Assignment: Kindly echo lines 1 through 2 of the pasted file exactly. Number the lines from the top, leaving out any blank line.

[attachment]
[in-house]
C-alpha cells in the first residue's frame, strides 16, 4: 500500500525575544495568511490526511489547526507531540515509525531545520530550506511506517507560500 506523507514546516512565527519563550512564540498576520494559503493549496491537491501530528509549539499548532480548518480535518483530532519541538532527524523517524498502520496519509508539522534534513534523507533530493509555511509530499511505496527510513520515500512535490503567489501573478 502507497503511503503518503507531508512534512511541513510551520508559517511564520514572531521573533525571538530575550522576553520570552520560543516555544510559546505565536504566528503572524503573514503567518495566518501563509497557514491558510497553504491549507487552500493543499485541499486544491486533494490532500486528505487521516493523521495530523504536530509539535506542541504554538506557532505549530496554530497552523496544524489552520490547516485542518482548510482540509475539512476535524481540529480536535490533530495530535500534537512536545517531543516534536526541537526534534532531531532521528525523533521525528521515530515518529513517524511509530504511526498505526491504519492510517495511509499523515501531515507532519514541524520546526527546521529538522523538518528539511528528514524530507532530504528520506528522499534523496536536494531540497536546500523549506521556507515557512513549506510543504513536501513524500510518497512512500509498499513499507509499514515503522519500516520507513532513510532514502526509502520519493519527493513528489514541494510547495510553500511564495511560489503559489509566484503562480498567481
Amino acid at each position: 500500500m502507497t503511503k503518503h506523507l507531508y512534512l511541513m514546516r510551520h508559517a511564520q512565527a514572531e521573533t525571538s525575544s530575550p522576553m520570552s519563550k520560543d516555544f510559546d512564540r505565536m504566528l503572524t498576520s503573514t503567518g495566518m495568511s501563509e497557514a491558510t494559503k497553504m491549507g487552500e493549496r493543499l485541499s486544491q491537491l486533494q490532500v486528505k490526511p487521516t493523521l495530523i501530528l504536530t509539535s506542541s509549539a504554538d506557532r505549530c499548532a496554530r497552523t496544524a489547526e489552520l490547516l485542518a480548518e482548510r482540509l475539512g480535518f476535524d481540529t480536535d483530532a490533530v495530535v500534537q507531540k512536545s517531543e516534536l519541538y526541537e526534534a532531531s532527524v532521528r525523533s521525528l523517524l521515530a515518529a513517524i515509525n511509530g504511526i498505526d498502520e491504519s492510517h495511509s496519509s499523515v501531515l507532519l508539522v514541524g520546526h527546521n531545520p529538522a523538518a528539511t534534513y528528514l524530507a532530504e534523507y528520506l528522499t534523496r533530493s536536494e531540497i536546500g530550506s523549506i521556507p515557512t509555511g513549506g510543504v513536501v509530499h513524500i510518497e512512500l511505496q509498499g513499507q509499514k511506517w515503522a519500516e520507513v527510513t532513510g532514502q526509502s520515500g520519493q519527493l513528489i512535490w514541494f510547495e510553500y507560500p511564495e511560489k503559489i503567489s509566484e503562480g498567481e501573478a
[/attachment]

[in-house]
C-alpha cells in the first residue's frame, strides 16, 4: 500500500525575544495568511490526511489547526507531540515509525531545520530550506511506517507560500 506523507514546516512565527519563550512564540498576520494559503493549496491537491501530528509549539499548532480548518480535518483530532519541538532527524523517524498502520496519509508539522534534513534523507533530493509555511509530499511505496527510513520515500512535490503567489501573478 502507497503511503503518503507531508512534512511541513510551520508559517511564520514572531521573533525571538530575550522576553520570552520560543516555544510559546505565536504566528503572524503573514503567518495566518501563509497557514491558510497553504491549507487552500493543499485541499486544491486533494490532500486528505487521516493523521495530523504536530509539535506542541504554538506557532505549530496554530497552523496544524489552520490547516485542518482548510482540509475539512476535524481540529480536535490533530495530535500534537512536545517531543516534536526541537526534534532531531532521528525523533521525528521515530515518529513517524511509530504511526498505526491504519492510517495511509499523515501531515507532519514541524520546526527546521529538522523538518528539511528528514524530507532530504528520506528522499534523496536536494531540497536546500523549506521556507515557512513549506510543504513536501513524500510518497512512500509498499513499507509499514515503522519500516520507513532513510532514502526509502520519493519527493513528489514541494510547495510553500511564495511560489503559489509566484503562480498567481